Trust the information?
The main purpose. Suggesting a webpage that resembles an official website is to create discussion with ESL students about information sources and responsibilities when publishing something on the Internet for others to read throughout the world (Take Credit, lesson 6).
By carrying this assignment on, students publish texts online; not only given to their teacher. Students learn to reflect on content. They develop skills in source criticism. They learn good searching strategies. Students reach an authentic worldwide audience.
Designing a lesson, cont’d
ESL students think of a ﬁrst sentence that leads into the story and eventually to the effect they want the text to create –the ending.
ESL students, individually, start writing their story until they reach the 50 words. Then, they exchange the part of their news story already written with their future partners.
The three of them continue on writing the new news story they have been given and bringing it to one satisfactory complete paragraph in class. Now, they select from their paragraph(s) sentences or phrases they want to use –as movie manuscript– in their digital storytelling.
Outside the ESL classroom, at home or wherever students are, they complete their own news story by exchanging texts and discussing the topic with their partners using SMS, chat, email or their favorite social networking and visual effects.
Their ESL teacher gives all three groups online feedback during and after the assignment process. Being online makes learning more participatory.
Purpose of the activity
Digital and creative writing can develop great self-confidence and self-esteem among learners because they can experiment with multimodal learning without pressures. Thus, promoting personal growth, maturation as well as increase linguistic intelligence (Maley 1).
Digital and creative writing can help in language development through playful language engagement while students follow certain rules, such as preventing cyber bullying and reflecting on what to share when they are publishing their work online (Maley 1).
Digital and creative writing can assist ESL learners improve grammar, their way of thinking expressed through the English language, expand their lexis and knowledge on the English language sound system (Maley 1).
Multimodal text: combined words with visual, audio, spatial, and gestural modes to communicate meaning in a richer way.
The activity involves a “playful but rigorous work with language” (Morrissey 1). It provides a platform for students to play with vocabulary and improve their skills in source criticism when working with their writing.
Writing the digital news storytelling will mandate the students to express their views articulately, which in turn enhances language learning (Morrissey 1).
Tutor guidance. The ESL teacher. Tutor guidance remains critical. Technological literacy does not ensure that reflection and learning take place. The educator guides students on information, visual and media literacy –how to critically write creative pieces (Take Credit, lesson 6).
Play with language. Construct a product. A major trait of creative language is compliance to play with language (Maley 1).
As students have fun, they investigate a topic and negotiate the way they will create a product to demonstrate their learning.
Developing. Digital skills. This activity is based on student needs and technological competencies, “teaching students overtly based on the skills –technological skills– that they have when they enter the [ESL] [classroom]” (Rowsell 56).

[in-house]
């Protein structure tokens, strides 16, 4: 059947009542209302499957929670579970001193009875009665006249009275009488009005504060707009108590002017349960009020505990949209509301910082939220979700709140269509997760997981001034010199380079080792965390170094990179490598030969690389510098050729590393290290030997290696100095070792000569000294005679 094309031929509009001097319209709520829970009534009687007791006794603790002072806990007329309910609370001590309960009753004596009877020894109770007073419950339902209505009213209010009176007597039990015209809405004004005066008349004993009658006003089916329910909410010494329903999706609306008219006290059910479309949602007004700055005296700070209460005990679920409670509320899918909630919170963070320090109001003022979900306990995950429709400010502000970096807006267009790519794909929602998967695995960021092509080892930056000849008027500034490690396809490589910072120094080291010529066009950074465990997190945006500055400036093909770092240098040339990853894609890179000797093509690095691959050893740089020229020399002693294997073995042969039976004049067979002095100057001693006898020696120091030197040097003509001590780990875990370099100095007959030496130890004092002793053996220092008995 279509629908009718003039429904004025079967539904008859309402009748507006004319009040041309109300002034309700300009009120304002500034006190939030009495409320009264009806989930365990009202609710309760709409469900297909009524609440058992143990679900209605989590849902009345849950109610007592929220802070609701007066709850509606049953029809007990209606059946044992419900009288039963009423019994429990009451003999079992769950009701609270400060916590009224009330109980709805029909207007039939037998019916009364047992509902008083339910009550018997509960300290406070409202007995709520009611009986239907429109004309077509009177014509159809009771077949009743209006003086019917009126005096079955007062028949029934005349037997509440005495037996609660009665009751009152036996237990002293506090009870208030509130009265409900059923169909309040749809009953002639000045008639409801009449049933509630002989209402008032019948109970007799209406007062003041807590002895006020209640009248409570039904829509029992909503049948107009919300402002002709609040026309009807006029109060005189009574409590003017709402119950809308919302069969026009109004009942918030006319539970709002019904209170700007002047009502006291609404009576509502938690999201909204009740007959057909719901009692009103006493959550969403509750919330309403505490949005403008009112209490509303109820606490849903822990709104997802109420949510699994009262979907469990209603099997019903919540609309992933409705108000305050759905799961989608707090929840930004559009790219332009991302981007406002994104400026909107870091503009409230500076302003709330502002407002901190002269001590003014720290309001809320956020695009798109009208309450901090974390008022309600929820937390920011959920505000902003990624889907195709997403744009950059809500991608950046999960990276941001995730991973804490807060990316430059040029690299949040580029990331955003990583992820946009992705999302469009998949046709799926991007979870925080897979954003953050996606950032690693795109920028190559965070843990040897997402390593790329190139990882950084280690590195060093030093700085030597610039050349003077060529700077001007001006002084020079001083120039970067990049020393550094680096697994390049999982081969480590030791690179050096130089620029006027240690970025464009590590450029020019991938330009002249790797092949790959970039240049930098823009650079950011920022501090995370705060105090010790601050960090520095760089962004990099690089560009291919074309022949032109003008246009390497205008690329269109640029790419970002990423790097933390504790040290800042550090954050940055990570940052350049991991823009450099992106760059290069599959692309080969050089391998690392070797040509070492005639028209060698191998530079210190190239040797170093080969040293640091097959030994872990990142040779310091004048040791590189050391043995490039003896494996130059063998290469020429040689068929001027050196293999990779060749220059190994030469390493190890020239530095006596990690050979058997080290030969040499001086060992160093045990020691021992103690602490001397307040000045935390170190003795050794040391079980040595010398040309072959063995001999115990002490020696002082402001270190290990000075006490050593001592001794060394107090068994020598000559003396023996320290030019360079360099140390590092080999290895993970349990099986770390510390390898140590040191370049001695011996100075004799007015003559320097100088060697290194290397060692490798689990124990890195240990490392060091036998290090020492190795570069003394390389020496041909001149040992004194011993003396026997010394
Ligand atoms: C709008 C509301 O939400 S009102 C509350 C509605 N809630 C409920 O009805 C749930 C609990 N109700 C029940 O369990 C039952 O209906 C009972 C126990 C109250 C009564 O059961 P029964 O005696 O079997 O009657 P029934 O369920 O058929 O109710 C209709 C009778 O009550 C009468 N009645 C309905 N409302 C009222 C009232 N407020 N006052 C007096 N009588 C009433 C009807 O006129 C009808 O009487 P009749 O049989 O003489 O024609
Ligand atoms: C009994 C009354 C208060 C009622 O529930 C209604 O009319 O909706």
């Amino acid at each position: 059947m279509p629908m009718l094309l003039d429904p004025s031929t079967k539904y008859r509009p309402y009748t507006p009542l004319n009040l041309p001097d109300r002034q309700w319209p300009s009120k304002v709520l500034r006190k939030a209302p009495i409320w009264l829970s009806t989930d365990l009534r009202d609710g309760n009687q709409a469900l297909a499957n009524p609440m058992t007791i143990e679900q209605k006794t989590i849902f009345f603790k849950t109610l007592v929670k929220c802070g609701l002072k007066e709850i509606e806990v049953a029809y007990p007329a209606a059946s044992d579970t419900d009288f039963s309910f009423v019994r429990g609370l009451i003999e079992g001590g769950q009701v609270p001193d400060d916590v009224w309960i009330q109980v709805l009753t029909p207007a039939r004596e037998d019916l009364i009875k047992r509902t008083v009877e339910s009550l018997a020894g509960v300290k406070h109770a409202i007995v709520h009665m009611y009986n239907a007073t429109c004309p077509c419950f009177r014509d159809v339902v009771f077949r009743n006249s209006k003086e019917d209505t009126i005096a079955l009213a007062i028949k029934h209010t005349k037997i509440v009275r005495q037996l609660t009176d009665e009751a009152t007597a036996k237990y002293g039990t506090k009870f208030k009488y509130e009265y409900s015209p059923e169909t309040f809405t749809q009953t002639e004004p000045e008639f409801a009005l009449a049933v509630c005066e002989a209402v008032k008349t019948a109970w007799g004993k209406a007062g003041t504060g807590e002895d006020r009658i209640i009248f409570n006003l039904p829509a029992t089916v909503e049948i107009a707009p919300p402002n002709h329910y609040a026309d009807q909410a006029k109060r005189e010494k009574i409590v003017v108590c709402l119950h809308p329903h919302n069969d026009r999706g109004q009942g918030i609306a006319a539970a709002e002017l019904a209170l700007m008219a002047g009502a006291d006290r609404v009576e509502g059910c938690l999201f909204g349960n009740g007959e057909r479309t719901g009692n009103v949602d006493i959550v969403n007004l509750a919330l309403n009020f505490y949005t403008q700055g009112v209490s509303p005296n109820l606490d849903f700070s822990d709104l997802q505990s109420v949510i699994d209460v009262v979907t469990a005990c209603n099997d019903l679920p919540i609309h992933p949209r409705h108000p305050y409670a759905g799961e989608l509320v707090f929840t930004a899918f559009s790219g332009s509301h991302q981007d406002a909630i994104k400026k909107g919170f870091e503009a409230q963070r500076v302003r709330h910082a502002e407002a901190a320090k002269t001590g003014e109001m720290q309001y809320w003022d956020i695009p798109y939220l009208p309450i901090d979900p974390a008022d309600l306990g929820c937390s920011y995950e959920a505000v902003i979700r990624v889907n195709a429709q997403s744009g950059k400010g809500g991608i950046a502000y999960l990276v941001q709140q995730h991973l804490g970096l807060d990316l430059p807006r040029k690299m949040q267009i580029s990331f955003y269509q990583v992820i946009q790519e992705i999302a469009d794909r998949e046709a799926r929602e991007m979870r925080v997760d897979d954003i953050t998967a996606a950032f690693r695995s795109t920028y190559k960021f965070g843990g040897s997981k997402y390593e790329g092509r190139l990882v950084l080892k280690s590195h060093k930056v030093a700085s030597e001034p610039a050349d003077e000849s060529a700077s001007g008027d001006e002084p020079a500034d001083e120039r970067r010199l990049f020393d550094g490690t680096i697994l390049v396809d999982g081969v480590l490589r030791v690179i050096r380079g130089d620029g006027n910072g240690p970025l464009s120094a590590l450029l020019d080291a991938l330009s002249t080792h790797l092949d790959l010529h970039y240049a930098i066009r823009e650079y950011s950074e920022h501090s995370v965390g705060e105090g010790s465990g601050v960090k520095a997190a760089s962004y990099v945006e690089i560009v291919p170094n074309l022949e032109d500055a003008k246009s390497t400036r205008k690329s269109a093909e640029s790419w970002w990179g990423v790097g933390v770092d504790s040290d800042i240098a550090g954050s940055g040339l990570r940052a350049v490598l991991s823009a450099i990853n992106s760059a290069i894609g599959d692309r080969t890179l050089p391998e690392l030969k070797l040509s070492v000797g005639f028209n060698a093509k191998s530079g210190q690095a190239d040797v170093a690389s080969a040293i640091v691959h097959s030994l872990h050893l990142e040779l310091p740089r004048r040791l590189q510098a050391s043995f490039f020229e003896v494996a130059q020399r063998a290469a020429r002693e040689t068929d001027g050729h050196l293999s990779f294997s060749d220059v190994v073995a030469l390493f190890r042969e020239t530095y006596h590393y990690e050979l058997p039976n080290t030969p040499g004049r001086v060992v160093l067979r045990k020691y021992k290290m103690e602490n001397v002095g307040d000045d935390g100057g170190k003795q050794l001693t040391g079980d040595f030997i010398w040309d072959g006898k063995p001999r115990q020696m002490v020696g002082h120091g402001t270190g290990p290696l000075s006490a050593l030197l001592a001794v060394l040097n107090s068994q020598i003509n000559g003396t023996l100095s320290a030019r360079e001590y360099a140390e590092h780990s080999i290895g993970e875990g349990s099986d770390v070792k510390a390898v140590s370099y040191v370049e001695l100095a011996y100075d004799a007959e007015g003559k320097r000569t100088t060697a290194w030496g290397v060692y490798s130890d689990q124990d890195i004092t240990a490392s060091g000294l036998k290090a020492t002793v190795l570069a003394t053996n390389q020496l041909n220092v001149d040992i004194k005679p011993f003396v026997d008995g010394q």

2. How to use it. The ESL teacher informs students about the Web applications and shows the students how to use them.
Most of the students have learned the technical skills of touching, scrolling or clicking, but they need to be taught how to discriminate between non-relevant information.
3. Digital generation. Students (individuals born since the mid-1990s ) make up a larger percentage of the digital generation(s); most of teenagers today posses technological literacy knowledge but they still need digital competence, although they have grown up with technology and are familiar with its technical use (Erstad 58-59, 68-69; Asselin 5-12).
4. Guiding the students. Thus, their teacher will help them regarding how to avoid plagiarism and list their references properly when sharing texts and images (Take Credit, lesson 6). The educator will encourage them to reproduce something they have mastered earlier. Their teacher can also model sentences –sentence starters– if necessary while the students give rise to something new (Take Credit, lesson 7).
Enjoy writing. Because young individuals are engaged with digital media, they are likely to enjoy writing using digital technology (Erstad 59). Like speech, writing helps to produce the language.
Media literacy. Young people. Digital media has an immediate significance in young people’s learning. This gives literacy in schools a new dimension (Erstad 60).
Writing news story. Thus, by using task starters, such as The Imagination Prompt, students become more interested in improving their language, in this case, when writing a news story as digital storytelling.
This lesson/assignment aims to provide ESL students with creative ideas for developing literacy skills in-and-out the classroom. Furthermore, it aims to develop source criticism in young people through the exploration of news topics to be shared with abroad societies. Completed short texts in small groups provide the students with the feeling of experiences of success. "The simplest way to ensure that students expect success [understood as] gradual mastery of appropriately challenging objectives [...] is to make sure that they achieve it consistently [...]' (Brophy 66-67).
"Creative writing feeds into more creative reading. [...] [b]y getting the process of creating the text, learners come to instinctively understand how such texts [work], and this make them easier to read" (Maley 1).
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Cite: (MLA) Madeira, Benjamin. "Digital and Creative Writing in the ESL Classroom", 2015. Web. < http://www.benjaminmadeira.com/2015/03/digital-creative.html >. Retrieved on (place month here) (place date here), (place year here).